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SOUND OFF: THE X FACTOR & GLEE Times Three

This week marked the third X FACTOR/GLEE combo Thursday on Fox and both shows continued to deliver the chill-inducing trills and riff-tastic runs we have come to expect from the entertainment extravaganzas showing off TV's top vocalists, performers, celebrities, hottest songs and guest stars. Evidently, Sarah Jessica Parker and Britney Spears sure can spice up and heat up a quickly cooling late-late-September autumnal soup!

You Had Me At 'Makeover'

Bedecked with recklessly bounding and treacherously tumbling superhero-outfitted supporting players gallivanting about the stage in a flurry of masks, capes, tights and brightly-colored polyester, Blaine (Darren Criss)'s soulful, full-voiced "Everybody Wants To Rule The World" (originally popularized by 80s group Tears For Fears) was a quite brilliantly brought-off beginning to GLEE's third episode of the fourth season, appropriately titled "Makeover" (written by co-creator Ian Brennan and directed by GLEE stalwart Eric Stoltz), especially since it was ostensibly centering on various upcoming elections; McKinley High's and America's itself, most especially. And, Brittany (Heather Morris) got her second episode focus in as many weeks, even joining Trouty Mouth-ed Sam (Chord Overstreet) in a fiery Hole homage duet, highlighting the seemly "pound of flesh" portion of the lyric in an iteration that the queen of grunge herself, Courtney Love, may even have been a bit enthused about - or whatever you would call apropos appreciation given her purportedly dodgy disposition. Away from Lima, OH, and in the NYC-set other half of the new GLEE S4.0, Blaine's long distance boyfriend Kurt (Chris Colfer) pulled off his VOGUE internship application interview with glittering GLEE guest star Sarah Jessica Parker as VOGUE editor Isabelle Klempt with a flying, flag-wave-worthy rainbow cascade of colors (and matching hippo broach, natch), but, on the other side of midtown, Rachel (Lea Michele) continued to struggle with her conflated and confused feelings - not only about NYADA and whether or not she can make it there, but also whether she and MIA Finn can weather the ever-tumultuous storm. As a result of all that pent-up emotion unexpressed (as well as increasing affection for a new paramour, perhaps), Rachel's first duet with S4 GLEE NYC add-on MVP Brody (Dean Geyer) was given some stirring, sexy undercurrents in their enacting of Sheryl Crow's "A Change Would Do You Good" (which otherwise would seem a negligible song choice if not for the theme-fitting lyrical gist of it all, the song itself falling a bit short of their breathless "amazing" exclamation, though they undoubtedly gave the performance their all, moist and ample chemistry covering almost all). Subsequently, in the NYC portion of the now double-location series, the amusingly-plotted dramatic justification for the opportunity to give us the second ANNIE song shown on Fox last night (one wonders: could that have been planned?) - coming after "Tomorrow" at the close of THE X FACTOR, of course - was genially accepted with relish and a sparkling twinkle in the eye, resulting in a successful showstopper thereby offered forth with appreciable aplomb by the performers; Rachel, joining Kurt and Isabelle with an enlivened, lavishly-rendered dream closet-inhabiting production number set to a witty mash-up of "You're Never Fully Dressed Without A Smile" (ha ha) and the classic Great American Songbook chestnut "The Way You Look Tonight" (ha ha - part deux). Tres chic!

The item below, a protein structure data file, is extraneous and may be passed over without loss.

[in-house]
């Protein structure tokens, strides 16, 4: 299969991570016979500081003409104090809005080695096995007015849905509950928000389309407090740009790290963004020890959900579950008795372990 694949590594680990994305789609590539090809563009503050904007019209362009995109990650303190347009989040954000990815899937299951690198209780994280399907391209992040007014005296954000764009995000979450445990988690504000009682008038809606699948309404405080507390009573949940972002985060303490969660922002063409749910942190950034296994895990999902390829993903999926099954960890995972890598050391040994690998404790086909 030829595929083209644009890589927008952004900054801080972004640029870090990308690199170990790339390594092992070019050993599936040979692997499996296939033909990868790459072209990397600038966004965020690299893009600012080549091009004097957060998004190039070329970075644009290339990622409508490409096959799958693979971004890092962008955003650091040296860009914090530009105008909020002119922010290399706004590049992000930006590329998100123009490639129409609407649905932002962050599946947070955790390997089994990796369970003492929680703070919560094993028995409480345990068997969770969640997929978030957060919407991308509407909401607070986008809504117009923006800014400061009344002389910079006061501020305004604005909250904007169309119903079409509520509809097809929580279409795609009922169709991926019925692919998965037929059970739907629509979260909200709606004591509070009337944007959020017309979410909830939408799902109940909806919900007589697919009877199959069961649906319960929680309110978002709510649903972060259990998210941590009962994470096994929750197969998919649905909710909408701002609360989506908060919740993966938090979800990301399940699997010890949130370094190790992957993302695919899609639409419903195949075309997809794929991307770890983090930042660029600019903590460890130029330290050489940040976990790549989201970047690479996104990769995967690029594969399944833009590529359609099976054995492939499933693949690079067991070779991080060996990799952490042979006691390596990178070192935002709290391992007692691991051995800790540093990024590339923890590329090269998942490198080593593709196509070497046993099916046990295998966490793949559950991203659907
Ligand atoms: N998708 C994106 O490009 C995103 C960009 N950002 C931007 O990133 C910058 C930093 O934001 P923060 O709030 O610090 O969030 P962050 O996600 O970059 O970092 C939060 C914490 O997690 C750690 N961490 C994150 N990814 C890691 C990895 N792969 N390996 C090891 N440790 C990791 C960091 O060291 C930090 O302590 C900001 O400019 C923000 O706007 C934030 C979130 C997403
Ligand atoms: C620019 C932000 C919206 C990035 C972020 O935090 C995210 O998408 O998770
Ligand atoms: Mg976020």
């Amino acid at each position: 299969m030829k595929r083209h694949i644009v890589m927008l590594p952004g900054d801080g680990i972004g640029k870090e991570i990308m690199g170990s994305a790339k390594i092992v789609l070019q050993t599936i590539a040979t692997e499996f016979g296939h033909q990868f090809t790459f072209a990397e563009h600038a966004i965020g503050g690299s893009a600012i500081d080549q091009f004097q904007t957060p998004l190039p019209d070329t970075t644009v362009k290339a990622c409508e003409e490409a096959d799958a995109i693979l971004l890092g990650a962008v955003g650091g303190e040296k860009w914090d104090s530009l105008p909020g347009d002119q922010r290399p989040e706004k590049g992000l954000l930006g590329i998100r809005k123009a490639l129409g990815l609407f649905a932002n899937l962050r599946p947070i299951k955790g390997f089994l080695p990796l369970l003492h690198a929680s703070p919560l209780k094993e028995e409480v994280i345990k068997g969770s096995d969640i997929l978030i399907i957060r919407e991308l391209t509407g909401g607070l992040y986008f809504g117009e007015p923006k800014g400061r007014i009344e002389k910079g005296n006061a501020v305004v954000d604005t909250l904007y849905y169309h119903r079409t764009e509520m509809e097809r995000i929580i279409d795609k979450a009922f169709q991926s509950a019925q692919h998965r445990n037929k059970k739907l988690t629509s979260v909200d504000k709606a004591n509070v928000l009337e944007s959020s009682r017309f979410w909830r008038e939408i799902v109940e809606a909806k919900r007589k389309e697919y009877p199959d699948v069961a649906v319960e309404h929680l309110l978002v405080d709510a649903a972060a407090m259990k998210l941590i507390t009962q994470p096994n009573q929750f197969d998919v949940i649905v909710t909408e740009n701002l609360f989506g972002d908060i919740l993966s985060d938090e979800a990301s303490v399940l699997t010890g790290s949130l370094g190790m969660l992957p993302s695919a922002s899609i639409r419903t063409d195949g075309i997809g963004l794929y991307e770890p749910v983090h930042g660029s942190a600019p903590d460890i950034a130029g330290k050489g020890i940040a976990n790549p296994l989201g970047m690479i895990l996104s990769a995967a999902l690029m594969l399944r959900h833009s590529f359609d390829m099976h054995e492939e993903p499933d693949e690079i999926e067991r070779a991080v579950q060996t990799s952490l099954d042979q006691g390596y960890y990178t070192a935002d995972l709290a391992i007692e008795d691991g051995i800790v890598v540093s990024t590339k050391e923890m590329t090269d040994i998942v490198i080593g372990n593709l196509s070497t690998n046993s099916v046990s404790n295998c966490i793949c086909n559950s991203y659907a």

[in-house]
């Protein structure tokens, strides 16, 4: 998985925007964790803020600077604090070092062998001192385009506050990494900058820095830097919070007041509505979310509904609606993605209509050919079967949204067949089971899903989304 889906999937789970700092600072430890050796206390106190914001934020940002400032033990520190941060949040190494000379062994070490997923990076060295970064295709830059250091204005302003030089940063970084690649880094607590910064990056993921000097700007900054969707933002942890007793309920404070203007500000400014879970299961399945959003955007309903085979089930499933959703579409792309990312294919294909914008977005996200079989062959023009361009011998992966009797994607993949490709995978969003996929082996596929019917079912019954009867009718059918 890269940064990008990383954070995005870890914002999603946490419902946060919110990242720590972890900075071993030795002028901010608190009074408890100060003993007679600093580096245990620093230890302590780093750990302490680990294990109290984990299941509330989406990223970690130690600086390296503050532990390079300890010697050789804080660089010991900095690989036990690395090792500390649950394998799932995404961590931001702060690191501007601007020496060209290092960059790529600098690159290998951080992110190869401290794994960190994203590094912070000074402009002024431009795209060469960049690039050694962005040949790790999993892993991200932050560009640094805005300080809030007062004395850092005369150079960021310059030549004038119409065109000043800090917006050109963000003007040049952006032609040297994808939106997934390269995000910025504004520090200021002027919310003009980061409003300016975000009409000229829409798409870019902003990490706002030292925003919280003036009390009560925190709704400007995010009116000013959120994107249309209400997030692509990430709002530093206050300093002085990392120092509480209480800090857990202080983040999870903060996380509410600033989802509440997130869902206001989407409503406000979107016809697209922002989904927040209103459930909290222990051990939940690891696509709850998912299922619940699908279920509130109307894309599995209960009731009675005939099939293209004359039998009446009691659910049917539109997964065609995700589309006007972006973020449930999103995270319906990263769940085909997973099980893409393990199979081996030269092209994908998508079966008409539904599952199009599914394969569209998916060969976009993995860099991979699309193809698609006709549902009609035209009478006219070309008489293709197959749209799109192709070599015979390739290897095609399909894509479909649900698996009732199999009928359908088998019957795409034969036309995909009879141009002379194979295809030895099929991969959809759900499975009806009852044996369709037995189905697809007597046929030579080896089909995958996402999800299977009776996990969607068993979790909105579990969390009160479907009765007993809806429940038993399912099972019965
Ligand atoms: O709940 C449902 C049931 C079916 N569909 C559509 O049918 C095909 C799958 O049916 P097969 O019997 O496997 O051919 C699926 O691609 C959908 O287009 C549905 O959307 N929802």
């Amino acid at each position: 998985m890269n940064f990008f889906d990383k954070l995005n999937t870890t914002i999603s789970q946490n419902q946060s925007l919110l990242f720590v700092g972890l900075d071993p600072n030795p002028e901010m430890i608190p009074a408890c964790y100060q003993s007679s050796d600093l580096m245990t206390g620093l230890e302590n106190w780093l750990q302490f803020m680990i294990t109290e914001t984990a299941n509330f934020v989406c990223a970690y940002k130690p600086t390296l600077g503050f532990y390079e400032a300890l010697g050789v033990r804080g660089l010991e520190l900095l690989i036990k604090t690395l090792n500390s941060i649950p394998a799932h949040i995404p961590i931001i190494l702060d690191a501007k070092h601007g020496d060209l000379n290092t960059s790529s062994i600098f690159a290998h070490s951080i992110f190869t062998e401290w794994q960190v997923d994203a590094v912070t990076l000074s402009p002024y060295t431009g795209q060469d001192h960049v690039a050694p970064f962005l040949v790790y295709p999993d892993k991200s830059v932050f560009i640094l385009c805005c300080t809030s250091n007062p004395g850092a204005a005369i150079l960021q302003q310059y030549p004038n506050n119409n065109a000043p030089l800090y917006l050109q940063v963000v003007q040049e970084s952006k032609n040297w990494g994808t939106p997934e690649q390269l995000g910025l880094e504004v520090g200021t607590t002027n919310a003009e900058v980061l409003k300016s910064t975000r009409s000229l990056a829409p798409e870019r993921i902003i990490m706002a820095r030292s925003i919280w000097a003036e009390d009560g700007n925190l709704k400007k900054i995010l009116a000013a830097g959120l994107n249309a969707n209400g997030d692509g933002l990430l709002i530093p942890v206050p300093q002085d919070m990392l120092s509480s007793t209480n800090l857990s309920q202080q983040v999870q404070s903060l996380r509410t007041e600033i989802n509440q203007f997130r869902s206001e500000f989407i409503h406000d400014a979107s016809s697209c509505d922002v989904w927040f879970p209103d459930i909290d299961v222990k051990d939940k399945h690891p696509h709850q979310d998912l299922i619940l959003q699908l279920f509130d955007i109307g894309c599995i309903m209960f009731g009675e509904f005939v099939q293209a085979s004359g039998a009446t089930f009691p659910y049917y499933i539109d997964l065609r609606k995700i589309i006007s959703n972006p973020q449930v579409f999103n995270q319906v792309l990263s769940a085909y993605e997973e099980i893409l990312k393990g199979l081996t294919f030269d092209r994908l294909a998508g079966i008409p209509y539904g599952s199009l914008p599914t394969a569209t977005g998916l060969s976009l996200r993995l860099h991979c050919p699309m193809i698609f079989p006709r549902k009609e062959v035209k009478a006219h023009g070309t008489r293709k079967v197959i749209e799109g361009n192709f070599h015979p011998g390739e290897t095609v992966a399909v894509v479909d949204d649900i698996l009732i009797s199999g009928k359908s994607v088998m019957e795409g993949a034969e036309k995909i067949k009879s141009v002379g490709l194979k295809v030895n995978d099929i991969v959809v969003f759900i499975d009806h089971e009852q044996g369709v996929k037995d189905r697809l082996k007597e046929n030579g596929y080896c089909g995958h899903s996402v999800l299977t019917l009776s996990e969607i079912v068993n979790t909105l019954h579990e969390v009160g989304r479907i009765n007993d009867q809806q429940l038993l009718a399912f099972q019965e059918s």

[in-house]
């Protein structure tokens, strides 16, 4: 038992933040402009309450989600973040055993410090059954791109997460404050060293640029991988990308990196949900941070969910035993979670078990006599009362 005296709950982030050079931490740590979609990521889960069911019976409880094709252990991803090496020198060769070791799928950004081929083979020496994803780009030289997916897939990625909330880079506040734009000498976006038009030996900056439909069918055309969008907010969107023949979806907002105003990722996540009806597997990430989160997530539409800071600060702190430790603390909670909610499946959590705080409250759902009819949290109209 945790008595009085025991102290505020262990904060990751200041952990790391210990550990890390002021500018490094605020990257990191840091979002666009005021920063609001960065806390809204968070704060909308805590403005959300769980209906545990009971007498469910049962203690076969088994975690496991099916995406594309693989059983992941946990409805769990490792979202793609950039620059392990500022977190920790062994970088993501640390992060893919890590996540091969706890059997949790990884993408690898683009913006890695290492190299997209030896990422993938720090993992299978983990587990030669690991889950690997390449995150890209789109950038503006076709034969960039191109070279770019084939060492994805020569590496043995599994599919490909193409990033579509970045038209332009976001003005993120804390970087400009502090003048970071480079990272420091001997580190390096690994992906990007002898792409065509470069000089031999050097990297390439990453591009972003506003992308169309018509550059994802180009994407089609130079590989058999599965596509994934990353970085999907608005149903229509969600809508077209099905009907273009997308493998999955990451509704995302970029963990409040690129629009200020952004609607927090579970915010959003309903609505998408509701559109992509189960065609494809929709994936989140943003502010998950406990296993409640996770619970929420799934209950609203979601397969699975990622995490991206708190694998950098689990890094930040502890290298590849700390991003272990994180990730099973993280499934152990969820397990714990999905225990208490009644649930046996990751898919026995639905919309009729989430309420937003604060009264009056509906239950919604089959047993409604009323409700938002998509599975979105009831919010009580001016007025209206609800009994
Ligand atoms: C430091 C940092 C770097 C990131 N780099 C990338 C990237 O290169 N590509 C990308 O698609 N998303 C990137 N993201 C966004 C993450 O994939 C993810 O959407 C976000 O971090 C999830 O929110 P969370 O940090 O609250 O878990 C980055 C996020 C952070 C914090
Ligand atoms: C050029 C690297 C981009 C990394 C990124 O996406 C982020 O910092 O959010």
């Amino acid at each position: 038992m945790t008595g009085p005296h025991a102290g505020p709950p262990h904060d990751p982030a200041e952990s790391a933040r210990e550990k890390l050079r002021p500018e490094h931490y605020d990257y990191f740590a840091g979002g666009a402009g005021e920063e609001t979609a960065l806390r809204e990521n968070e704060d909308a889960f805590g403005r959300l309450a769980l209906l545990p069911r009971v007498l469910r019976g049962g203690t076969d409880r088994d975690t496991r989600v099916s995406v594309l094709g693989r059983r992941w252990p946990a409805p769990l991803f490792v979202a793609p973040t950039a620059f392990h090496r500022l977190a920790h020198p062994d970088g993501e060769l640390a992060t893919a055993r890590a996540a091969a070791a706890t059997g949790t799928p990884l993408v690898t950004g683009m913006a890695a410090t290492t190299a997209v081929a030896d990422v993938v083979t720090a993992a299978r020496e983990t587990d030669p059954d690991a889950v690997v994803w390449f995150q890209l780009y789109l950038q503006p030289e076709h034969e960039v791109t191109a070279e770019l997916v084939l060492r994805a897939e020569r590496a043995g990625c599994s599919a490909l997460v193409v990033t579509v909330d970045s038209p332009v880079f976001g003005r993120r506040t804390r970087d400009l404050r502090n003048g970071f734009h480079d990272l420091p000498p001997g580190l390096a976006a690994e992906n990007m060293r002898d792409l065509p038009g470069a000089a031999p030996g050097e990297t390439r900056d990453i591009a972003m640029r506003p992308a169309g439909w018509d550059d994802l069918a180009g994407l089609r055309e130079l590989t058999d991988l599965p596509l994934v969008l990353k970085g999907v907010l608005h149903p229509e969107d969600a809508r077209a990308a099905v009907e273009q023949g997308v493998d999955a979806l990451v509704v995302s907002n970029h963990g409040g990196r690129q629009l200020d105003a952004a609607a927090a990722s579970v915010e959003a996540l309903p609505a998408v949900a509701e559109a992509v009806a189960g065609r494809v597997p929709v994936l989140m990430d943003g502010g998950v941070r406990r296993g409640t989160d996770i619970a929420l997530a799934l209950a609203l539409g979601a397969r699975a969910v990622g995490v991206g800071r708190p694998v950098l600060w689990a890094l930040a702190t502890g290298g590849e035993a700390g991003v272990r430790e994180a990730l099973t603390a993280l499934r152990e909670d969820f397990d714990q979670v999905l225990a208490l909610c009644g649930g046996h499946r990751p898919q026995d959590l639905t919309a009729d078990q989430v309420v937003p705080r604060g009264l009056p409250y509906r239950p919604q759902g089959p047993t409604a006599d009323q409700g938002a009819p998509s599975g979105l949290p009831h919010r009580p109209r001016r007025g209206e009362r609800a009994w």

The music took the backseat to the plot last night on GLEE and on the dramatic and thematic side of the show the main idea seemed to be that everybody's position was up for debate and up for grabs - at school, at work, in life; all over. As Sam innocently questioned, "What is a debate?" And, as stupid as it may sound to say out loud, we all may be asking the self-same question come this time in two weeks following what is sure to be a must-see presidential debate kick-off. Additionally, back at McKinley High, GLEE presented the shocking possibility of an upcoming absence for Mr. Schu (Matthew Morrison) due to his application and apparent acceptance to a far-away teaching initiative, even despite his impending engagement to Miss Pillsbury (Jayma Mays), and, following last year's unfortunately unsuccessful gubernatorial campaign, Sue Sylvester (Jane Lynch) dipped her toe back into politics anyway - for the good of the kids(?) - and gave us all a generous dose of her characteristic off-the-wall sass and brass as has come to be expected of her but has been all too infrequent so far in S4; look no further than "the pimp and the gimp" comment. Enough said. Sam's (vice) presidential grooming and shepherding by born-in-the-blue-blood-leader (and born-to-be square) Blaine in the myriad ways of impressing an audience in an appropriate and adult manner may have fallen on deaf (and, let's be honest, pretty dumb) ears given Sam's predilection for provocative displays of enthusiasm (emphasis on adult, in this case), but it would be impossible to beat Britney to the bottom of that barrel of that strongly-brewed dumb-rum. What will Blaine and Sam's political alliance - Blaine ultimately becoming chief-in-command - mean for McKinely's continued growing acceptance of perceived others amongst the herd. Shall slushies still be spilled sooner or later? While there was nary an ice crystal to witness melt last night, we cannot be too far away from the next bout of slushie showers.